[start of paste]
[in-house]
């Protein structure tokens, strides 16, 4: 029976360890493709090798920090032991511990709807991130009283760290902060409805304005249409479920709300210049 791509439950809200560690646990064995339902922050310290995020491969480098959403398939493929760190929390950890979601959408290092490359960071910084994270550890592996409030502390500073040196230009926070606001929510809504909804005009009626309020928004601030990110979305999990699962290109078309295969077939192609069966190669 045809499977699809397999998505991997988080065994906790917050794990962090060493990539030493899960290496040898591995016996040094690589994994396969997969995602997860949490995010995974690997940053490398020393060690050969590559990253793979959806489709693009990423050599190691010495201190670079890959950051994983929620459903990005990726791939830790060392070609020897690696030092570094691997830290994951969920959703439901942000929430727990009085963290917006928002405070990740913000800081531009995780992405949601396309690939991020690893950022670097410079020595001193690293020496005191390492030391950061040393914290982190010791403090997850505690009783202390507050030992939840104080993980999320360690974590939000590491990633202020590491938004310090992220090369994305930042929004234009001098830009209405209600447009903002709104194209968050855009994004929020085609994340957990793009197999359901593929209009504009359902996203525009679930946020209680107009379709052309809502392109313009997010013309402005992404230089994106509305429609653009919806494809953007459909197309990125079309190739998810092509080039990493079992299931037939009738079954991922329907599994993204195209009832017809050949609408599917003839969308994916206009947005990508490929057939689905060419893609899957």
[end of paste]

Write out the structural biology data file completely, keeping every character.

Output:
[in-house]
């Protein structure tokens, strides 16, 4: 029976360890493709090798920090032991511990709807991130009283760290902060409805304005249409479920709300210049 791509439950809200560690646990064995339902922050310290995020491969480098959403398939493929760190929390950890979601959408290092490359960071910084994270550890592996409030502390500073040196230009926070606001929510809504909804005009009626309020928004601030990110979305999990699962290109078309295969077939192609069966190669 045809499977699809397999998505991997988080065994906790917050794990962090060493990539030493899960290496040898591995016996040094690589994994396969997969995602997860949490995010995974690997940053490398020393060690050969590559990253793979959806489709693009990423050599190691010495201190670079890959950051994983929620459903990005990726791939830790060392070609020897690696030092570094691997830290994951969920959703439901942000929430727990009085963290917006928002405070990740913000800081531009995780992405949601396309690939991020690893950022670097410079020595001193690293020496005191390492030391950061040393914290982190010791403090997850505690009783202390507050030992939840104080993980999320360690974590939000590491990633202020590491938004310090992220090369994305930042929004234009001098830009209405209600447009903002709104194209968050855009994004929020085609994340957990793009197999359901593929209009504009359902996203525009679930946020209680107009379709052309809502392109313009997010013309402005992404230089994106509305429609653009919806494809953007459909197309990125079309190739998810092509080039990493079992299931037939009738079954991922329907599994993204195209009832017809050949609408599917003839969308994916206009947005990508490929057939689905060419893609899957």